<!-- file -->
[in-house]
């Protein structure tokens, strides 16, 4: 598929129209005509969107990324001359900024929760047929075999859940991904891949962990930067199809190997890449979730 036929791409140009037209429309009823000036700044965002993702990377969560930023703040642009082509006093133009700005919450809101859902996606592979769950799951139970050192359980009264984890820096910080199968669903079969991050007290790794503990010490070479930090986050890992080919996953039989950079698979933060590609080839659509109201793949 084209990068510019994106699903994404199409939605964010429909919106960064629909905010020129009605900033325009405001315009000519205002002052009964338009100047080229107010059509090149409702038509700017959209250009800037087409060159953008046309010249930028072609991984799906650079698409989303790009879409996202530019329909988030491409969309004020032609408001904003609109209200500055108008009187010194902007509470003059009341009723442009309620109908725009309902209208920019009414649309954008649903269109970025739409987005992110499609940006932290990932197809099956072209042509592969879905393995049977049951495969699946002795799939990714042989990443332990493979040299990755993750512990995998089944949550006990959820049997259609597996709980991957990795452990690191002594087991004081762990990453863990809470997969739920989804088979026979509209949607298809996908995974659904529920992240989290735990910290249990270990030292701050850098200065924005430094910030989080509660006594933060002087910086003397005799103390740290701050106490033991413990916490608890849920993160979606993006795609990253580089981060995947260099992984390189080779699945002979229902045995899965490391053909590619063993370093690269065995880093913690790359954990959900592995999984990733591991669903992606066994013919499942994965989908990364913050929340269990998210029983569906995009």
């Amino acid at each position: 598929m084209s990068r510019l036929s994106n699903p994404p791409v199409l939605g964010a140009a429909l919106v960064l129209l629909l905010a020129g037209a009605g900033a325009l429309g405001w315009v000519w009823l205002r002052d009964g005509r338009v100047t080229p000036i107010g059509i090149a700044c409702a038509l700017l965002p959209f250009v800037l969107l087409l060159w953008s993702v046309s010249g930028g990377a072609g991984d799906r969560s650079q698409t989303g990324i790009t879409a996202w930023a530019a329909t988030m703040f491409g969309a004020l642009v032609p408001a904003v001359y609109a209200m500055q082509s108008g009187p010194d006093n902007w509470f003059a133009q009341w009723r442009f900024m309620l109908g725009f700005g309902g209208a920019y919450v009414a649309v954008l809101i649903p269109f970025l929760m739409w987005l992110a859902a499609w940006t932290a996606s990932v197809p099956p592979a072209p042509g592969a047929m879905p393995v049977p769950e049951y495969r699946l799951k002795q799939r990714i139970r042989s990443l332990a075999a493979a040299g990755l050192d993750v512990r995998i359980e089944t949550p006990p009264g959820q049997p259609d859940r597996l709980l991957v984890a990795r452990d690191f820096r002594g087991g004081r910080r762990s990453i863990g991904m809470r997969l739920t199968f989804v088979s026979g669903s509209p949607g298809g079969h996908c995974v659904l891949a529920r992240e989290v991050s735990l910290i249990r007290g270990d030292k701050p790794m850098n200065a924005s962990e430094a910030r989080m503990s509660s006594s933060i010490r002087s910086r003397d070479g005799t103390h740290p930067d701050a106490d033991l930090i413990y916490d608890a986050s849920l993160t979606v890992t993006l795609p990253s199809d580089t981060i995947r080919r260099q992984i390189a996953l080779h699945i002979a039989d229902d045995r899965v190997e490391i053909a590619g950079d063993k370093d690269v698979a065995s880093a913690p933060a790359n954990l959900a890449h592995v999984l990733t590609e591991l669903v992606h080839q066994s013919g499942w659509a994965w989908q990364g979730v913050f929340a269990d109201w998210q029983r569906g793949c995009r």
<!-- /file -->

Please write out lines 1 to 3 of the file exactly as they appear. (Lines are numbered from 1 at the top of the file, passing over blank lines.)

[in-house]
């Protein structure tokens, strides 16, 4: 598929129209005509969107990324001359900024929760047929075999859940991904891949962990930067199809190997890449979730 036929791409140009037209429309009823000036700044965002993702990377969560930023703040642009082509006093133009700005919450809101859902996606592979769950799951139970050192359980009264984890820096910080199968669903079969991050007290790794503990010490070479930090986050890992080919996953039989950079698979933060590609080839659509109201793949 084209990068510019994106699903994404199409939605964010429909919106960064629909905010020129009605900033325009405001315009000519205002002052009964338009100047080229107010059509090149409702038509700017959209250009800037087409060159953008046309010249930028072609991984799906650079698409989303790009879409996202530019329909988030491409969309004020032609408001904003609109209200500055108008009187010194902007509470003059009341009723442009309620109908725009309902209208920019009414649309954008649903269109970025739409987005992110499609940006932290990932197809099956072209042509592969879905393995049977049951495969699946002795799939990714042989990443332990493979040299990755993750512990995998089944949550006990959820049997259609597996709980991957990795452990690191002594087991004081762990990453863990809470997969739920989804088979026979509209949607298809996908995974659904529920992240989290735990910290249990270990030292701050850098200065924005430094910030989080509660006594933060002087910086003397005799103390740290701050106490033991413990916490608890849920993160979606993006795609990253580089981060995947260099992984390189080779699945002979229902045995899965490391053909590619063993370093690269065995880093913690790359954990959900592995999984990733591991669903992606066994013919499942994965989908990364913050929340269990998210029983569906995009």
């Amino acid at each position: 598929m084209s990068r510019l036929s994106n699903p994404p791409v199409l939605g964010a140009a429909l919106v960064l129209l629909l905010a020129g037209a009605g900033a325009l429309g405001w315009v000519w009823l205002r002052d009964g005509r338009v100047t080229p000036i107010g059509i090149a700044c409702a038509l700017l965002p959209f250009v800037l969107l087409l060159w953008s993702v046309s010249g930028g990377a072609g991984d799906r969560s650079q698409t989303g990324i790009t879409a996202w930023a530019a329909t988030m703040f491409g969309a004020l642009v032609p408001a904003v001359y609109a209200m500055q082509s108008g009187p010194d006093n902007w509470f003059a133009q009341w009723r442009f900024m309620l109908g725009f700005g309902g209208a920019y919450v009414a649309v954008l809101i649903p269109f970025l929760m739409w987005l992110a859902a499609w940006t932290a996606s990932v197809p099956p592979a072209p042509g592969a047929m879905p393995v049977p769950e049951y495969r699946l799951k002795q799939r990714i139970r042989s990443l332990a075999a493979a040299g990755l050192d993750v512990r995998i359980e089944t949550p006990p009264g959820q049997p259609d859940r597996l709980l991957v984890a990795r452990d690191f820096r002594g087991g004081r910080r762990s990453i863990g991904m809470r997969l739920t199968f989804v088979s026979g669903s509209p949607g298809g079969h996908c995974v659904l891949a529920r992240e989290v991050s735990l910290i249990r007290g270990d030292k701050p790794m850098n200065a924005s962990e430094a910030r989080m503990s509660s006594s933060i010490r002087s910086r003397d070479g005799t103390h740290p930067d701050a106490d033991l930090i413990y916490d608890a986050s849920l993160t979606v890992t993006l795609p990253s199809d580089t981060i995947r080919r260099q992984i390189a996953l080779h699945i002979a039989d229902d045995r899965v190997e490391i053909a590619g950079d063993k370093d690269v698979a065995s880093a913690p933060a790359n954990l959900a890449h592995v999984l990733t590609e591991l669903v992606h080839q066994s013919g499942w659509a994965w989908q990364g979730v913050f929340a269990d109201w998210q029983r569906g793949c995009r």